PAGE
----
Today’s blog comes from Mary Bulgin, one of our fab student ambassadors at Cardiff University.
Beijing is a must visit city where the charm of traditional Chinese culture meets the exciting rush of city life. As the political hub of China, Beijing is the perfect place to soak up the country’s rich history whilst immersing yourself in the changing society of modern China. Whilst many tourists restrict their stay in the bustling city to just a few days, I recently spent an action packed ten days there. So (for the more intrepid travellers) I’ll let you in on some of the less well known spots, just off the tourist beaten track, to help you experience more of this vibrant city.
Ah, Los Angeles. City of angels, sizzling sunshine and that oh so famous Hollywood glitz ‘n’ glamour. What’s not to love? My lifelong dream to explore and experience what I consider the greatest city in the world was finally realised when I got the opportunity to travel there for two glorious weeks with my best friend in the summer of ’13.
Don’t just take my word for it though, let’s take a look at what makes LA one of the greatest cities in the world…
India is rich in travel gems. You can visit the Taj Mahal and the Red Fort, boat down the River Ganges and tour the slums in Mumbai and yet India has so much more to offer just round the next corner (well, a bus/train/plane ride away).
If you want to get off the beaten track and explore the best-kept secrets of India we’ve unearthed 12 hidden gems you should definitely go out your way to find. We admit, some of them aren’t that easy to get to (cue rickety train rides and trekking on foot) but they’re all well worth the journey and after all, that’s kind of the point.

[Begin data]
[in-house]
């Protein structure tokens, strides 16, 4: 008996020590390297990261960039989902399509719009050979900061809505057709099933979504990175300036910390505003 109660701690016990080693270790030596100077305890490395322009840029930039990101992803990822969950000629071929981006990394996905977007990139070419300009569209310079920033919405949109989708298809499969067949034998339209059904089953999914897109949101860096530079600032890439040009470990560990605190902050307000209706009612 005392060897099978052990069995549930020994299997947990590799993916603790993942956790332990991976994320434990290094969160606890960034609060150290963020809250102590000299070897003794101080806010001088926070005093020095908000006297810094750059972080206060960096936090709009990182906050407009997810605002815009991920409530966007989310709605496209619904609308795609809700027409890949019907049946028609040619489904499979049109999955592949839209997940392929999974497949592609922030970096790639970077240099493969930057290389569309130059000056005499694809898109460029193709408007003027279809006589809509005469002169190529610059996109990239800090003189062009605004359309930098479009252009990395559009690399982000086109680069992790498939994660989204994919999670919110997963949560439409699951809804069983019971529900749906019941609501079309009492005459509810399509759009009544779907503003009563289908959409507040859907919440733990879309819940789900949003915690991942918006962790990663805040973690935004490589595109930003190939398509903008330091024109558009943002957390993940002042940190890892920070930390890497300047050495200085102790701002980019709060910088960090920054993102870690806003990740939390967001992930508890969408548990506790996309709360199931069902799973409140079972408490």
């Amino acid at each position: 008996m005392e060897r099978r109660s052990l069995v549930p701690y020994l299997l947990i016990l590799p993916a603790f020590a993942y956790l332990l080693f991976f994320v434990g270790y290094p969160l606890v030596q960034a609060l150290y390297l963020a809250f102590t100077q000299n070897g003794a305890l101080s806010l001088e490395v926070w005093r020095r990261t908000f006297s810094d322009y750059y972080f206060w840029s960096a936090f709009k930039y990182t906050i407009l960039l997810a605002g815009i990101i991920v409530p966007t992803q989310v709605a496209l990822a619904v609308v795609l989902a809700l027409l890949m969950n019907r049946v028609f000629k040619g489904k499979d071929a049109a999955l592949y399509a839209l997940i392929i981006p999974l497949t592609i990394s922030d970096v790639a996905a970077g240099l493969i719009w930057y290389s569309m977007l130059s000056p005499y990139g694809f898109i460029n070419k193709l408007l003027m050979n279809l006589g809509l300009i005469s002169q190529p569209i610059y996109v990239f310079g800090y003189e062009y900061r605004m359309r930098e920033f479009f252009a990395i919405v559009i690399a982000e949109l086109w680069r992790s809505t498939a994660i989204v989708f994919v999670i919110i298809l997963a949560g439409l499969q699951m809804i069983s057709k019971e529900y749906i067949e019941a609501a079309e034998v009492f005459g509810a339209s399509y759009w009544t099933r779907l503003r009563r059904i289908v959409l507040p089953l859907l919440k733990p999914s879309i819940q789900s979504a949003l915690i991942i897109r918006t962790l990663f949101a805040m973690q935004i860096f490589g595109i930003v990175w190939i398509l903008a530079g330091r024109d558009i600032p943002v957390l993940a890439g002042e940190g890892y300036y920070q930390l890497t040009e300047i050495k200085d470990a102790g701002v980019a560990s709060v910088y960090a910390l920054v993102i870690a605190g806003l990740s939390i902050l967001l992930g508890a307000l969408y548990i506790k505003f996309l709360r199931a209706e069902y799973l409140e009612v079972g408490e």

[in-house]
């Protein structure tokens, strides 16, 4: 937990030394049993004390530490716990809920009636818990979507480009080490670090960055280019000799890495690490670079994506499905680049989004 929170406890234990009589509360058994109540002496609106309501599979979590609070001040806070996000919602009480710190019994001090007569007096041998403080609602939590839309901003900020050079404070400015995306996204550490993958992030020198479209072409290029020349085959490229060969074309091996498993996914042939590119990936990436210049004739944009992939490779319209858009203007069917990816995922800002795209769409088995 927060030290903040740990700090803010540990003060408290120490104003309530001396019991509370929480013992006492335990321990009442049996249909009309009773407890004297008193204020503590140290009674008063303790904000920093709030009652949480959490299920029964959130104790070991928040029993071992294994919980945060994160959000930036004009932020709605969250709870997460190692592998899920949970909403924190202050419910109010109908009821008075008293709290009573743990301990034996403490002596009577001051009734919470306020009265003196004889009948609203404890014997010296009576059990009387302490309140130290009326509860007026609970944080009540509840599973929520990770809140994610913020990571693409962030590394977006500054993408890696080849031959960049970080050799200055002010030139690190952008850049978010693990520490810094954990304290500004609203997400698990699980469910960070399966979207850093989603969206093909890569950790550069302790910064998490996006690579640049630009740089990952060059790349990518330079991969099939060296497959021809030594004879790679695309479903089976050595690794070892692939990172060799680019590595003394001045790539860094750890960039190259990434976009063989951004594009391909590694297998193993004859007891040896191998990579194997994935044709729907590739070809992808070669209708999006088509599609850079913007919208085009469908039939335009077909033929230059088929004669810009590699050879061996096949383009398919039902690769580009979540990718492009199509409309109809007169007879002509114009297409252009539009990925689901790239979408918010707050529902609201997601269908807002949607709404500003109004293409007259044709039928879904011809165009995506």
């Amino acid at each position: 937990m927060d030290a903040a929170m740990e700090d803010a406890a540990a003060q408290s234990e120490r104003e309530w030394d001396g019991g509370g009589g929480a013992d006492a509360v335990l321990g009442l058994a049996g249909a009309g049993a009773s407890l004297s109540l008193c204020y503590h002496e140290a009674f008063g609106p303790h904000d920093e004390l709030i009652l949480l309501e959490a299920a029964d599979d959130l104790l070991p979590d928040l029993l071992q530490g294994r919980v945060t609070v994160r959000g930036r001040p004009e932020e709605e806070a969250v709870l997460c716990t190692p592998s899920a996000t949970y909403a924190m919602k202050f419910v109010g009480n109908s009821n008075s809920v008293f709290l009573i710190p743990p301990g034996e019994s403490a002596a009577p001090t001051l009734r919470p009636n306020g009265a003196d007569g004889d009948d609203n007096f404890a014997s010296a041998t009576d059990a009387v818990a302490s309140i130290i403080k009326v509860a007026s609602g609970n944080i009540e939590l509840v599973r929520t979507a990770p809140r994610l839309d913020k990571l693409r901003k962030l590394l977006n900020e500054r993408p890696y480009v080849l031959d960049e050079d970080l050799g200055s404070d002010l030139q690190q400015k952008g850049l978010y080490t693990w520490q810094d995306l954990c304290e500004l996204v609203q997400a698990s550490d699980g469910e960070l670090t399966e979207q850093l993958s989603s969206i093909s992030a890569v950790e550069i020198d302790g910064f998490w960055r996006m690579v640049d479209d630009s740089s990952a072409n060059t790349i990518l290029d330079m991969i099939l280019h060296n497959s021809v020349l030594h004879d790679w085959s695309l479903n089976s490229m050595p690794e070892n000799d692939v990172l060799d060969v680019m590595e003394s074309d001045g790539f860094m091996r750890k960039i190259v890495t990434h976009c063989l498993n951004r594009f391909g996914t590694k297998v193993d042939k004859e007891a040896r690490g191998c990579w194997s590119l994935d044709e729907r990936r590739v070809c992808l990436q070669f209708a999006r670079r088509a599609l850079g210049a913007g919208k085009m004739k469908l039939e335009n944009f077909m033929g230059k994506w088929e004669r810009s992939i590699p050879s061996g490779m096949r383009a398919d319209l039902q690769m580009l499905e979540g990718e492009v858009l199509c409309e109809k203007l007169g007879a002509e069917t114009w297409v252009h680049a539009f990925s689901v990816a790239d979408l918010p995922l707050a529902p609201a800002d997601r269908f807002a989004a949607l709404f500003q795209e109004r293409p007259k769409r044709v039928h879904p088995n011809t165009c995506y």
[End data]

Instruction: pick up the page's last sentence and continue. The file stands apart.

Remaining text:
The Inca Trail is an iconic trek through a spectacular landscape ending at one of the most beautiful historical sights in the world; in short it’s popular for a reason. This acclaim has lead to the Peruvian government taking extra measures to protect the ancient route and there is a limit of 500 people a day allowed on the trail (including trekkers, porters and guides) and in February it’s closed all together.
Though this is great for the local environment it can mean that the permits for the trail are like gold dust during busy months and many people are unable to secure them for their visit. The fame of the route and the ensuing crowds have also led to some visitors seeking out alternative routes (we call them Inca hipsters). But which trek one should you choose? Here’s our run-down of the 4 most popular to help you decide:
It may not be as well known as its neighbors China and Japan but that’s all set to change as visitors to the Far East discover the variety and beauty of this small country
Separated from its infamous northern neighbour by the notorious DMZ (pretty different from BIG), South Korea is for all intents and purposes an island nation and the only way to get there is to fly. This means that most people’s first impression is of Seoul and often this huge, buzzing, bright, bonkers mega-city is where a visit begins and ends. But Korea is so much more than its capital; scratch the surface and you’ll find a totally beautiful, sometimes bewildering, incredibly friendly country just waiting for you to discover it.